By opening up the development frameworks it used to create iWork and its other data-based apps like Notes (which has a web client based on CloudKit JS), it could enable third party developers to host their web apps on iCloud, providing users with browser access to their iCloud data.

This could allow for free web app counterparts to existing iOS or Mac apps, create a market for new cross-platform web apps sold as a subscription or one-time fee, or enable web Universal Apps that bridge the gap between Apple's iOS and Macs and other platforms, enabling an Apple ID login to securely access data from anywhere.




In addition to web apps, an iCloud App Store could also create a market for server-based web services that work on user data stored in the cloud. IBM already has an SDK for its Watson services, ranging from text to speech to language translation to visual recognition and other analysis.

iCloud media, shared data & Apple ID



Another feature currently missing from CloudKit is the ability to stream data, such as video. While video can be stored in CloudKit, to play it back the user has to download it first. Being able to store large media and stream just the part being watched (a core feature of Apple's HTTP Live Streaming) would open the value of CloudKit to broader uses, potentially making it useful to developers on Apple TV.

CloudKit also currently has only two kinds of data records: public data available to all users, and private data stored by a user that's only available to them. With finer permissions, CloudKit could enable developers to offer access to containers of iCloud-based content on a fee or subscription basis, or alternatively to set up collaborative shared containers of data between users, such as groups of employees or a family of users. That could solve a current issue with how to share content without copying it, or to share some but not all of your iCloud data.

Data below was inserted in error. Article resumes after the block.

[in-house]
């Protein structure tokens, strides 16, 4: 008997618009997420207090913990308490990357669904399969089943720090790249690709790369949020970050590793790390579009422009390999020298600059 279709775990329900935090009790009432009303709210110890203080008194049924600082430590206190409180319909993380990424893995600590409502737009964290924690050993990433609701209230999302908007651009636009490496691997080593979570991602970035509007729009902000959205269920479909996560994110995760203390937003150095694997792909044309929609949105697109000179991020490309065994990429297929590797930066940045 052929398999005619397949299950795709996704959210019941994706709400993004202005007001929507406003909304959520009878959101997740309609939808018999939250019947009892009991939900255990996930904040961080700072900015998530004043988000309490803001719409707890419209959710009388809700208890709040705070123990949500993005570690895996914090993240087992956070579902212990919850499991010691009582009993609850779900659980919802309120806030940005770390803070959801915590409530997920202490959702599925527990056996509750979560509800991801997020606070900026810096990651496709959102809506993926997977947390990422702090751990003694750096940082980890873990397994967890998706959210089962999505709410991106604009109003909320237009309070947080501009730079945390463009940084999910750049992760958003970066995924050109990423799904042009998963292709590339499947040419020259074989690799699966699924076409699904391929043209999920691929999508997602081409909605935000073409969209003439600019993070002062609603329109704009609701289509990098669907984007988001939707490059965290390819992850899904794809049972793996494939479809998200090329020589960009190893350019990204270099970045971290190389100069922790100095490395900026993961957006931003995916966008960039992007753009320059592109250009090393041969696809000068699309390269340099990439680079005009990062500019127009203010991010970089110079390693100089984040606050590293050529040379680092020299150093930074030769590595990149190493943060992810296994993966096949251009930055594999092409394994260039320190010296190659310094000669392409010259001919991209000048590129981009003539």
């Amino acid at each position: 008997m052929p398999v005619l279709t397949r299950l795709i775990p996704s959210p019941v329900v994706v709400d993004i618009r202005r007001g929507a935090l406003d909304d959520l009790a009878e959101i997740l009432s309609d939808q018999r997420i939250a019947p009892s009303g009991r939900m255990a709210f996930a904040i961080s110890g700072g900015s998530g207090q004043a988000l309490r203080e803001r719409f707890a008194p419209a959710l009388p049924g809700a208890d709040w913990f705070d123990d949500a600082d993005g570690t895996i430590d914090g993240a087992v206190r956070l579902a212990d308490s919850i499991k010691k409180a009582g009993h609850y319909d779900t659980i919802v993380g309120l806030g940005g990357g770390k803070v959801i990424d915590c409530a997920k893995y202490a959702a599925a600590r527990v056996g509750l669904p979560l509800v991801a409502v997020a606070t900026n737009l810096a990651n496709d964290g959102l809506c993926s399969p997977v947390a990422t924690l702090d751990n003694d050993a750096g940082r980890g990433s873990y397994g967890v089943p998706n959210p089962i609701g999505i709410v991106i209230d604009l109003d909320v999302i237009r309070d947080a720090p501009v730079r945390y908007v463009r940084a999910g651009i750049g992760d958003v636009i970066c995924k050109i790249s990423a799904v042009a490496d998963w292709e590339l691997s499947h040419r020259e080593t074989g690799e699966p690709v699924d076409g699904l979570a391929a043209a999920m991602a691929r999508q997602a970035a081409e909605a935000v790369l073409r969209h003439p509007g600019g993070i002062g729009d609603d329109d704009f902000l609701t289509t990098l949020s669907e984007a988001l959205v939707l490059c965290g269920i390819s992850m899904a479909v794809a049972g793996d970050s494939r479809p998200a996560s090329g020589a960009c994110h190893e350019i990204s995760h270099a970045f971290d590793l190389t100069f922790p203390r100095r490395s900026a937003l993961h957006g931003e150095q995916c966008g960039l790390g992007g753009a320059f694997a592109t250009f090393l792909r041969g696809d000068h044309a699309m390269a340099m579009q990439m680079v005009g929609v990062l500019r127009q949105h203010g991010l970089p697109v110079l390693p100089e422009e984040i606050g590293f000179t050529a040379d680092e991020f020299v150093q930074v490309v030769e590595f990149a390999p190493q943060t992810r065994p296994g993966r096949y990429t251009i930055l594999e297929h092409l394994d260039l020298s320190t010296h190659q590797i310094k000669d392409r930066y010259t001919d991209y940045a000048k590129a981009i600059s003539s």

Apple's push notification architecture currently requires developers to maintain their own server for sending notifications. Apple could add hosted Notification support to CloudKit to solve a common issue in provisioning faced by smaller developers.

In the other direction, for users to login to a developer's website or web service (including many services on Apple TV) they need to set up an account for each one. Twitter and Facebook provide OAuth services to provide a universal login for these types of requests, but Apple ID could provide a more seamless way to login, without exposing the user's history of social media interactions or contacts. Using Apple ID would require that users have iCloud turned on, but this would also give them another incentive to activate it on their phone.


Twitter's Digits tvOS login


Finally, Apple could create an App Extension architecture for its CloudKit-based Notes app that would allow apps to piggyback their storage of small bits of data directly in Notes, resulting in a central repository of clippings, sketches, receipts, media clips, PDFs and other content that could be organized by the user, providing clear and obvious ways to access, search and share Notes originating in various other apps.

Next month's WWDC will also provide provide more information Apple's Mac, Apple Watch and iOS, and Apple TV platforms. Let us know what you think about the future of iCloud and CloudKit in the comments below.